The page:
For Netflix, the DVD delivery and video streaming company, gaining insight into how customers consume and interact with its offerings is the lifeblood of the business. And with 50 million customers in 40 different countries—and about 10 petabytes of data in its warehouse—it has plenty to draw on to find threads of information that could lead to operational efficiencies, new products and better service.
Today, the company collects and analyzes data on everything from audience viewer preferences, to the technical quality of content, to repair service effectiveness. From its data analysis, Netflix knows, for example, that lighter users view more movies than TV shows, while heavier viewers tend to watch more TV shows than movies. Also, it can tell if users stop viewing a show or movie because of audio failures or out-of-sync subtitles. All the while, it can predict which programs users will enjoy based on feedback and reviews.
Netflix launched in 1997. As it grew, company leaders knew their DVD rental operation was collecting tons of data on its customers and the movies they liked to watch and they know that data could provide deep, rich business insights. However, in the early days, management felt constrained by the company’s traditional data-center infrastructure. “We couldn’t just throwmore hardware at it and go,” says Kurt Brown, director of data platform for Netflix. “We had to redistribute the data and do a lot of heavy lifting to do the next step-function.”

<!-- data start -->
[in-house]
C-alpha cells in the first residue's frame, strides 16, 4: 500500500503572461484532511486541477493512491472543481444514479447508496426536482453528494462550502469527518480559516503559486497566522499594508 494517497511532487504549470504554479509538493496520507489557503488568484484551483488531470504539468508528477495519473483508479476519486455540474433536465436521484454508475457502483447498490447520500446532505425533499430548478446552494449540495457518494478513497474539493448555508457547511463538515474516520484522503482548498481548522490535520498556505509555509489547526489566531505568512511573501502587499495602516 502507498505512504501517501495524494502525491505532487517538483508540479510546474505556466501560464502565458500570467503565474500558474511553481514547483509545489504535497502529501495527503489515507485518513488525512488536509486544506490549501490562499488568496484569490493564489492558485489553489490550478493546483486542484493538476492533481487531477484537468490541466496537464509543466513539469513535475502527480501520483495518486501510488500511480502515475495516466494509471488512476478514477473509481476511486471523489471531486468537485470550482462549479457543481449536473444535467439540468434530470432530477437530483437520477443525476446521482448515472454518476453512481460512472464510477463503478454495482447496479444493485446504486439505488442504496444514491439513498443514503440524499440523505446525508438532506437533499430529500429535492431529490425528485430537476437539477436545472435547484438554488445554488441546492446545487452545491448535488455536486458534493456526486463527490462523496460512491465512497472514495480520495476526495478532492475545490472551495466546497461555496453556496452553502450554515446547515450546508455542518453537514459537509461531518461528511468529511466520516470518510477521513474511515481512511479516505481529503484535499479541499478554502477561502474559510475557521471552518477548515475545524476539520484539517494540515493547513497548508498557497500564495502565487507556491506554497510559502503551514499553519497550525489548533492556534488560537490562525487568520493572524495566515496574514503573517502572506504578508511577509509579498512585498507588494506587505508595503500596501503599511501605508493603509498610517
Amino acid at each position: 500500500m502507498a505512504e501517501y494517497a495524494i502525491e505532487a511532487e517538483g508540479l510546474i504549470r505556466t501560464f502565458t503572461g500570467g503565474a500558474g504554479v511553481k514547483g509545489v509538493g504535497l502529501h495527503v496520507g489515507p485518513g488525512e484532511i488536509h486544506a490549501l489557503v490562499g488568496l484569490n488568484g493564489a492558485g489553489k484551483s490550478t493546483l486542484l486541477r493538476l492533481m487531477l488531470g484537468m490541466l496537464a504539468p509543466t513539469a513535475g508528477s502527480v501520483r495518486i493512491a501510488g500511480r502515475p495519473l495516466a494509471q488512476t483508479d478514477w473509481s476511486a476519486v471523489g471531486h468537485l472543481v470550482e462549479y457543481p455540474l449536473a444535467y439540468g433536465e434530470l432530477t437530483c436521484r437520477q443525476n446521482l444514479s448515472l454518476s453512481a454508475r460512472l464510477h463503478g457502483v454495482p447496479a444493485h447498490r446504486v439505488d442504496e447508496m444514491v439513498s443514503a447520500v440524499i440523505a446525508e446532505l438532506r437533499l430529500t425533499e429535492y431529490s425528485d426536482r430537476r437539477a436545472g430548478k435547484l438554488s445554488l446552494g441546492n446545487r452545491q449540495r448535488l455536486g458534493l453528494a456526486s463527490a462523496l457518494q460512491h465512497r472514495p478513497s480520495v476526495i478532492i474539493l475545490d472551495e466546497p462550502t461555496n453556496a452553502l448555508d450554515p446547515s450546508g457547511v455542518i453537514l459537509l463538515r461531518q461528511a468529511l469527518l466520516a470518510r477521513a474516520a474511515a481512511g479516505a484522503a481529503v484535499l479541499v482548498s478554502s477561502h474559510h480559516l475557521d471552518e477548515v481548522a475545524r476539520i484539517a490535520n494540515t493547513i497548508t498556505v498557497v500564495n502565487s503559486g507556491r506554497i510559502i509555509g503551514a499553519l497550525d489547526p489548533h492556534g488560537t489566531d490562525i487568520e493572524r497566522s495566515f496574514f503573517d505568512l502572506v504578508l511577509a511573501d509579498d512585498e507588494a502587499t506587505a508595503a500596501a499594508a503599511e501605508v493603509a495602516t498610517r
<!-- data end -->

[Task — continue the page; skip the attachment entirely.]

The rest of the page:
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Those considerations coincided with Netflix’s shift to video streaming. In February 2007, after nearly 10 year in business, Netflix delivered its billionth DVD. At the time, the company was comfortable with having movies available to 99.9% of the time, as a short delay in delivery wasn’t too problematic for customers, chief product officer Neil Hunt says.
But not long after Netflix shifted its focus to streaming media, availability took on a new meaning. Viewers had to be able to access shows and movies in realtime, and, according to Hunt, company leaders realized they needed to get closer to 99.99%.